XING, and have given the bail, Timothy Brown and Peter Walker, Esqrs. being my sureties; that the Attorney General was Sir Vicary Gibbs, the Judge who sat at the trial Lord Ellenborough, the four Judges who sat at passing sentence Ellen

borough, Grose, Le Blanc, and Bailey; and that the jurors were, Thomas Rhodes of Hampstead

Road, John Davis of Southampton Place, James

Ellis of Tottenham Court Road, John Richards

of Bayswater, Thomas Marsham of Baker Street,

Robert Heathcote of High Street Marylebone, John Maud of York Place Marylebone, George Bagster of Church Terrace Pancras, Thomas Taylor of Red Lion Square, David Deane of St. John Street, William Palmer of Upper Street Islington, Henry Favre of Pall Mall; that the Prime Ministers during the time were Spencer Perceval, until he was shot by John Bellingham, and after that Robert B. Jenkinson, Earl of Liverpool; that the prosecution and sentence took place in the reign of King George the Third, and that, he having become insane during my imprisonment, the 1,000 pounds was paid to his son, the Prince Regent, in his behalf; that, during my imprisonment, I wrote and published 364 Essays and Letters upon political subjects; that, during the same time, I was visited by persons from 197 cities and towns, many of them as a sort of deputies from Societies or Clubs; that, at the expiration of my imprisonment, on the 9th of July, 1812, a great dinner was given in London for the pur. pose of receiving me, at which dinner upwards of 600 persons were present, and at which Sir Francis Burdett presided; that dinners and other parties were held on the same occasion in many other places in England; that, on my way home, I was received at Altou, the first town in Hampshire, with the ringing of the Church bells; that a respectable company met me and gave me a dinner at Winchester; that I was drawn from more than the distance of a mile into Botley by the people; that, upon my arrival in the village, I found all the people assembled to receive me; that I of the day by explaining to them the cause of my imprisonment, and by giving them clear notions respecting the flogging of the Local Militia-men at Ely, and respecting the emiployment of German Troops; and, finally, which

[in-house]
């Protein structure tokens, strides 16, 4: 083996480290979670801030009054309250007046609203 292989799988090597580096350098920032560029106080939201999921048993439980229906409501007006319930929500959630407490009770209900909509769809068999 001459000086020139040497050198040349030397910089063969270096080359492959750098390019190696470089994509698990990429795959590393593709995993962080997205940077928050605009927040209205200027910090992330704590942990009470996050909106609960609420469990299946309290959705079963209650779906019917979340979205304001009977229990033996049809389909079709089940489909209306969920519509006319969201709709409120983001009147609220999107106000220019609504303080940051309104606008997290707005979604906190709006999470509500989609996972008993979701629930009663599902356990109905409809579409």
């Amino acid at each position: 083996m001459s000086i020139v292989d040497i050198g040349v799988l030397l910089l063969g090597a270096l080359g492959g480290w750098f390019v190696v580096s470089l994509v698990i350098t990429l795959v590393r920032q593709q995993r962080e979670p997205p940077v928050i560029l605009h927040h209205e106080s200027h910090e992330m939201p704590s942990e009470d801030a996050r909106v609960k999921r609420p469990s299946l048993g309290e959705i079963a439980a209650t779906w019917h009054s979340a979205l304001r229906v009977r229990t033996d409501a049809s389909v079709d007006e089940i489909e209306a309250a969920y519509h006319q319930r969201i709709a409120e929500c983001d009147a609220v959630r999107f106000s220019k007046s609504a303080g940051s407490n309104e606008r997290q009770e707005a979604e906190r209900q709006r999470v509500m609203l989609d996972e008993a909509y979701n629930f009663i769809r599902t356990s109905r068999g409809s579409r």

is more than a compensation for my losses and all